The Utah Jazz's decision to take on the contracts of Richard Jefferson and Andris Biedrins from the Golden State Warriors in addition to draft picks cost them Paul Millsap. As a result, Millsap quickly turned around and signed a two-year, $19 million deal with the Atlanta Hawks, who lost out on Dwight Howard and needed to find someone to take some of the cap space earmarked for him.
I'm not quite sure of Atlanta's larger master plan, but securing Millsap for this price was a nice coup for Danny Ferry. Millsap is not quite as dynamic as Josh Smith, but getting him him to agree to a deal for $9.5 million annually for two years is significantly better value than keeping Smith for $14 million per season for four years.
In a lot of ways, Millsap is the anti-Smith. Smith can be a terror on plays called for him, but often floats on the perimeter on plays called for others. Millsap, on the other hand, has limited isolation skills, but knows his limitations, won't take bad shots and has become a really good cutter. The tradeoff can be easily viewed in their respective true shooting percentages. Smith used 26.7 percent of Atlanta's possessions, a very high number, but posted a 50.1 true shooting percentage, a very low number for a power forward. Millsap, on the other hand, used only 22.4 percent of Utah's possessions, an average number, but posted a true shooting percentage of 55.
Which is better? It depends on the situation, but Millsap can bring a lot of different offensive skills to the table that could work extremely well with the passing ability of Al Horford. The famous 4-5 pick and roll is dead, but other hi-lo action certainly is possible. Millsap is also very good at sneaking around the baseline, making him a useful weakside player on high pick and roll action. He won't go into the post and make beautiful diagonal passes to shooters like Smith could, but he is also a better and more selective jump-shooter that can be positioned in more places on the court.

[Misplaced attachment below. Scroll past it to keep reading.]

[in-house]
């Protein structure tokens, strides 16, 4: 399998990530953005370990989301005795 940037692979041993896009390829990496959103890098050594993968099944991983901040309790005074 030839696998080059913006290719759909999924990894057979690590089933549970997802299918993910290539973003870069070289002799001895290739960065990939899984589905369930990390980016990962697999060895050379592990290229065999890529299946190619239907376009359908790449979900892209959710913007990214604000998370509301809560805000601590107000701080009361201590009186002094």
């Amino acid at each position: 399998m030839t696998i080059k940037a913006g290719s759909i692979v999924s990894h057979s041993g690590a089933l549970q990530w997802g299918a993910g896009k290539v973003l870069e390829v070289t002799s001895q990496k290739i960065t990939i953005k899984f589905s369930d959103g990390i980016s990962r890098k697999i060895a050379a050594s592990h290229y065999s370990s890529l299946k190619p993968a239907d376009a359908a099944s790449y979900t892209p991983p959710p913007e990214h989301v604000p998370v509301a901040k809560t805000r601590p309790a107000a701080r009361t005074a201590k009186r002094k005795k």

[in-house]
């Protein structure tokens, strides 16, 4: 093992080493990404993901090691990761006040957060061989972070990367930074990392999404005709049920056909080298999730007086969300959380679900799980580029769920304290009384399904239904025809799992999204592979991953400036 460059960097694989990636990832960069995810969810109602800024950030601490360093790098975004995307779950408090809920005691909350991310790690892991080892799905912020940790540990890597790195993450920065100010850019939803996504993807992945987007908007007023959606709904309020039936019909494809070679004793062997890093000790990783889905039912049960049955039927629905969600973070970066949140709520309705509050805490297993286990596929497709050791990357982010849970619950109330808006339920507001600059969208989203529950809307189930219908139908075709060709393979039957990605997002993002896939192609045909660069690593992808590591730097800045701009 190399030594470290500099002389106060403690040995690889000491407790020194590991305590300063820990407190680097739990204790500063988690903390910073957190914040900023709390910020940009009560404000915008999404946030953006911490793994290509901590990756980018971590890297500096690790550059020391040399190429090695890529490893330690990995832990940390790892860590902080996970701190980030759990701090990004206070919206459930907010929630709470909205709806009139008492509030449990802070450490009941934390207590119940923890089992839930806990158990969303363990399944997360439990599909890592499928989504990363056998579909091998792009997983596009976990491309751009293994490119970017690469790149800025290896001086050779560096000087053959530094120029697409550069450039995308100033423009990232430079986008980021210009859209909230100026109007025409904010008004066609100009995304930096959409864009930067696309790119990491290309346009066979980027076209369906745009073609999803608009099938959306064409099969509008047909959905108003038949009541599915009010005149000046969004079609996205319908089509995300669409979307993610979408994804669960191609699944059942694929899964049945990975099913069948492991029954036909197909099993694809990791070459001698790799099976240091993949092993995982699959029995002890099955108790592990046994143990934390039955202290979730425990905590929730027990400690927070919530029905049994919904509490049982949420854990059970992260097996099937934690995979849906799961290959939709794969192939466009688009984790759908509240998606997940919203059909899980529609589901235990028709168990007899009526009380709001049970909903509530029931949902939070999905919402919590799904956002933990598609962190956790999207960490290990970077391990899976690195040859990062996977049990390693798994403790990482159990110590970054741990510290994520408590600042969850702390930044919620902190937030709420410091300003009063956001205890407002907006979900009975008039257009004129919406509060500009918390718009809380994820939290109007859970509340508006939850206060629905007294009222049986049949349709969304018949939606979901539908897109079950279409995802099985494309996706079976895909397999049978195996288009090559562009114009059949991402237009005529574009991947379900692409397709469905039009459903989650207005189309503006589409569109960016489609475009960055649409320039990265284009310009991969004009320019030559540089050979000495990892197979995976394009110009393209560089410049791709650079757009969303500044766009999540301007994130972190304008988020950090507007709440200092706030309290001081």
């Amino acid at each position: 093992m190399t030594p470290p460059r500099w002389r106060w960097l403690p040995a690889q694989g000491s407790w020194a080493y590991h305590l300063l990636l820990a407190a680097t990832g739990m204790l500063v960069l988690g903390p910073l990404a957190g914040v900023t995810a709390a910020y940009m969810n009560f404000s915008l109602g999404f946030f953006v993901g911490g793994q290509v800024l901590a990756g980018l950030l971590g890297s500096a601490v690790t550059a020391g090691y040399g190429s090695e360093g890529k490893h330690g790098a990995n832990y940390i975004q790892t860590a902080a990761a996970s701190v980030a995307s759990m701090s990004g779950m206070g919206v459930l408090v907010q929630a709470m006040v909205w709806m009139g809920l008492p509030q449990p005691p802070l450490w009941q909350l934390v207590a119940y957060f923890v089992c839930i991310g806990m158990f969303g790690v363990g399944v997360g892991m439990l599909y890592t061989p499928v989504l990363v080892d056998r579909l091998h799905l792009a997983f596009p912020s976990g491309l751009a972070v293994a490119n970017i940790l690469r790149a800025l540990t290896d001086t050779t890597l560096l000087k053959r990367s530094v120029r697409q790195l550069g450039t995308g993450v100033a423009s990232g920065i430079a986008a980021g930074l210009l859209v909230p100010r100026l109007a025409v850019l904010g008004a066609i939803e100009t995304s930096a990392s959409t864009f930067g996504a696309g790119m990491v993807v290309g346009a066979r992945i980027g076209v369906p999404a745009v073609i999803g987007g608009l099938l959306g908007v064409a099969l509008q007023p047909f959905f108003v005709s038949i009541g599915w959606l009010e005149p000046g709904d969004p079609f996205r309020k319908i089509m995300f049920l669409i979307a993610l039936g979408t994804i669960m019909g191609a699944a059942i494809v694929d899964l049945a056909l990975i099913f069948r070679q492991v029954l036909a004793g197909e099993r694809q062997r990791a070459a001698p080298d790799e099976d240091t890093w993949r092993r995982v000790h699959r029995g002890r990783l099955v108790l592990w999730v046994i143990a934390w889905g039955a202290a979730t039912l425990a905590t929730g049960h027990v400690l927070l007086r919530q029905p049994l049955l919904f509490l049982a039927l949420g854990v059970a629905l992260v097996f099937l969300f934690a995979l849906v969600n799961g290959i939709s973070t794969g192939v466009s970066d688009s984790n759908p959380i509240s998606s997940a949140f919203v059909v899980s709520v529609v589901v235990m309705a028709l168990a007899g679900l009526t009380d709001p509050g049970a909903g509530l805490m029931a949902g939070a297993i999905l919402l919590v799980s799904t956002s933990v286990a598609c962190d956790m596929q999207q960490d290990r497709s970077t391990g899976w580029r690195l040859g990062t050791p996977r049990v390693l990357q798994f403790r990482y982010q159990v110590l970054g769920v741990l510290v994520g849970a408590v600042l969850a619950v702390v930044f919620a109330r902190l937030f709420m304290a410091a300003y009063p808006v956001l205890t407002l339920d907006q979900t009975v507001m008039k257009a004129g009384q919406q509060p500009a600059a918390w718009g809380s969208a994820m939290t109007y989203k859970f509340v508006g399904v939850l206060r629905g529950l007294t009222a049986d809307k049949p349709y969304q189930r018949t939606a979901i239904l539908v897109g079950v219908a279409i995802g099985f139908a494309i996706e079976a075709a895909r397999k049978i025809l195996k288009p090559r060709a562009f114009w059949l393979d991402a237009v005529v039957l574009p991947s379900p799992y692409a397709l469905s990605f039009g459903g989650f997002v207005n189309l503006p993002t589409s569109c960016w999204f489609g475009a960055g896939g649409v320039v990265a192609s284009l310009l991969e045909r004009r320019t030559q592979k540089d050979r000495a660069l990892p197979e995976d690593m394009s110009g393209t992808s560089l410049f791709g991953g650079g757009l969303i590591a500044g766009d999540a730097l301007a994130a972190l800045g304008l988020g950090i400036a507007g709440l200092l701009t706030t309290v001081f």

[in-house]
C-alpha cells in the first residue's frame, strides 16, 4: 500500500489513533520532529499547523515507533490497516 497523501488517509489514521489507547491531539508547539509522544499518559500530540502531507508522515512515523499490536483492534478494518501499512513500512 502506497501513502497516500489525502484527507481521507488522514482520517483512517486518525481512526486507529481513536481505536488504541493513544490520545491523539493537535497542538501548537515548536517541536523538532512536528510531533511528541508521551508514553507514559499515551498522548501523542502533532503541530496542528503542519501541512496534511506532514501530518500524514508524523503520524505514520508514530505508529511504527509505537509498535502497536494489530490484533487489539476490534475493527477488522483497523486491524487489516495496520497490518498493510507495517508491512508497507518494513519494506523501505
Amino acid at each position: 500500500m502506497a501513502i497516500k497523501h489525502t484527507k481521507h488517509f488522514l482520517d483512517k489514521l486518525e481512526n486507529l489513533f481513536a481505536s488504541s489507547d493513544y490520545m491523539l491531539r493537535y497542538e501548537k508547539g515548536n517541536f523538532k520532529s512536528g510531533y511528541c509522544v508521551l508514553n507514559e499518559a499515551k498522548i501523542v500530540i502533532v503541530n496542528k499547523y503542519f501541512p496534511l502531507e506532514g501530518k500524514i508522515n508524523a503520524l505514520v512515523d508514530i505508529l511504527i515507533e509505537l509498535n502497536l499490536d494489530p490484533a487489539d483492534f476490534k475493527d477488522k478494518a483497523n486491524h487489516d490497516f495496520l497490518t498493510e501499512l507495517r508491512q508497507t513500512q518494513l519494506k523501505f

Defensively, Atlanta will certainly lose something with the tradeoff. Smith, when engaged, is one of the most versatile stoppers in the league, capable of playing both post players and wings. The only time that Paul George really struggled in the playoffs was when Smith was guarding him in the first round. Millsap, meanwhile, has slow feet and gives up size to some bigger players. He's not actively hurting his team defensively, but he's not helping it a ton either. The Hawks are probably hoping he'll fare better outside of Utah's overly-simplistic pick and roll defensive schemes, which would be a reasonable expectation.
Is Millsap as good as Smith? Probably not. But he's also not that much worse and will cost Danny Ferry significantly less money. Because of that, this is a major win for the Hawks, given that they have to spend on somebody to eventually reach the salary floor. This was the signing that the Bobcats should have made instead of going for Al Jefferson, who is only effective in certain settings and gives back a lot defensively. Millsap is not as good of a scorer, but he's much more cerebral.